As well as obsessing over the lifestyles of the rich and famous, we’ve been increasingly focused on our own health and wellbeing. Scientists and public health experts have warned of the dangers of ultra-processed foods, which are “prepared using complex industrial methods” and frequently made up of “ingredients with little or no nutritional value”. These empty calories can lead to multiple problems, including diabetes and obesity. One potential treatment for both of those conditions is the apparent “wonderdrug” semaglutide, also known by its tradename, Ozempic. Semaglutide seems to be effective at suppressing people’s appetites, allowing them to lose weight – but it simply hasn’t been around long enough for us to know quite what the long-term effects might be. Incidentally, the prefix “ultra” – Latin for “beyond” – forms part of another shortlisted word. ULEZ, the acronym for ultra-low emission zone, will be familiar to Londoners, who have to pay a charge if they drive a polluting vehicle into the city.
ULEZ became particularly contentious in 2023 as a result of the Uxbridge and South Ruislip by-election, in which voters seemed to reject plans for its expansion. It isn’t the only political hot potato in the shortlist, though. The UK’s cost of living crisis has been driven by inflation – rising prices – with some convinced that businesses are making excessive hikes in order to boost their profits, so-called greedflation.
A different type of financial problem, debanking, also makes the list, after populist politician Nigel Farage claimed his bank, Coutts, tried to close his account because of his political views. The issue was thrust into the spotlight and many others subsequently came forward to complain of having been debanked without explanation.
After all that heavy stuff you might like to sit back and enjoy watching a sedate game of cricket. Except that Bazball – the newly energetic (some say aggressive) form of the game named for England Test coach Brendon “Baz” McCullum – is currently in vogue. Perhaps 2024 will prove more relaxing? We can only hope.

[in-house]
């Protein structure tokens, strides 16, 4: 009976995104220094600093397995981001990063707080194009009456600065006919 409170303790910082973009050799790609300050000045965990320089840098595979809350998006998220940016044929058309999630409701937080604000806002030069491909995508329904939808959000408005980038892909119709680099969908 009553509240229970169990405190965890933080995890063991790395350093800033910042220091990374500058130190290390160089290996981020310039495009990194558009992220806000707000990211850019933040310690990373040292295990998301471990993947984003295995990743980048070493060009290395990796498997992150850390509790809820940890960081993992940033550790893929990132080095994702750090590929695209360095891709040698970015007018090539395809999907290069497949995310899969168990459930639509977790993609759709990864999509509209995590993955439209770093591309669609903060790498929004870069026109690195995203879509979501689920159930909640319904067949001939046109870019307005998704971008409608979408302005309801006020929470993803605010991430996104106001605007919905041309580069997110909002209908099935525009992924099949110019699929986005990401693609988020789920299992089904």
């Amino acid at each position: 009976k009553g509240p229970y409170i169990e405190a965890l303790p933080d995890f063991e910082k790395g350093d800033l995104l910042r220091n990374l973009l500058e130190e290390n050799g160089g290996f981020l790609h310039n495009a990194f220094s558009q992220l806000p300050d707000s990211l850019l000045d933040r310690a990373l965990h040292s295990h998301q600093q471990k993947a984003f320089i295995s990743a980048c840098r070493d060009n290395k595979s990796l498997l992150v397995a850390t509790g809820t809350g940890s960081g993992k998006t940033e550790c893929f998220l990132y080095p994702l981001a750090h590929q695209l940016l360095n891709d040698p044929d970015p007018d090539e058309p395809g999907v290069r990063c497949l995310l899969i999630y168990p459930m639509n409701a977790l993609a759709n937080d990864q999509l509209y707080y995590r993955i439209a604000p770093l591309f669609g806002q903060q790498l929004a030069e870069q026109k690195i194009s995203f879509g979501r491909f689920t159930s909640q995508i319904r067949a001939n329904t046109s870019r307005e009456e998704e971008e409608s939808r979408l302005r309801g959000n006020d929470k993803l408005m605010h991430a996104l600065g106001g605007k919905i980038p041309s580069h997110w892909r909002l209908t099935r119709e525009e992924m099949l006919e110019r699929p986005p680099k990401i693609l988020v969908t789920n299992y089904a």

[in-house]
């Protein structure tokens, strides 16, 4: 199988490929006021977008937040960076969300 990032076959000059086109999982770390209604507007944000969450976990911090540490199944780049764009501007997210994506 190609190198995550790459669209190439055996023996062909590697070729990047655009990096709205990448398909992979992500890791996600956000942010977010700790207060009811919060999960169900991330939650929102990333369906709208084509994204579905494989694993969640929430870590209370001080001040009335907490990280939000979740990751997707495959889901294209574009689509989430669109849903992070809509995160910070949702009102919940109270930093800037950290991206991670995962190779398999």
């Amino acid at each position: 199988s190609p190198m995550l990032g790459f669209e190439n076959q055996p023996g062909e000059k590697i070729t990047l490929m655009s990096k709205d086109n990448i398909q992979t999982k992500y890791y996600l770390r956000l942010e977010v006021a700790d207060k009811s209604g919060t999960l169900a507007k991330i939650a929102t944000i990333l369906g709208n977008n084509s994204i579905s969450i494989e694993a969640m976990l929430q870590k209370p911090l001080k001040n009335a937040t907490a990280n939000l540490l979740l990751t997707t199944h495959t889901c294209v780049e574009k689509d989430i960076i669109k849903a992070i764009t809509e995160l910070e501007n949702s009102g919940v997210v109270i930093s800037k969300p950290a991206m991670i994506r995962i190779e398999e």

Written by David Shariatmadari, author of Don’t Believe A Word: From Myths to Misunderstandings – How Language Really Works
Ex 1. Complete the sentences with your own ideas, then compare and discuss with your partner.
- ….. really wowed me in 2023.
- This year, …. was thrust into the spotlight.
- …. was a canon event in my life because …
Ex 2. Discuss these questions:
- Can machines really become human-like? How do you think that will pan out for our species?
- What is it exactly that sparks our obsession over the lives of the rich and the famous?
- What were the top political hot potatoes this year? Why were they so contentious?
- Are there any ULEZs where you live? Do you think they are a good idea? Why (not)?
- What potential problems could arise from semaglutide and other new drugs and medicine which burst into the market?
- In what ways have you noticed greedflation where you live? How have the hikes in prices impacted you?
- Have you ever had to deal with someone waspish? Have you ever felt waspish yourself?
Ex 3. Can we learn from AI?
- Work in pairs. Type this prompt into ChatGPT (edit it to include the language you want to use):
Write a short dialogue using the phrases ‘a hot potato’, ‘to pan out’, and ‘to burst into’.
- Read the dialogue out loud and look up any new vocab.
- Now ask it to change the dialogue in some way and read it again.
(Make it more formal/informal/jokey/fun…)
- Compare both texts. What changes did ChatGPT make? What do you notice is different and why?
- Reflect on this activity. What did you learn?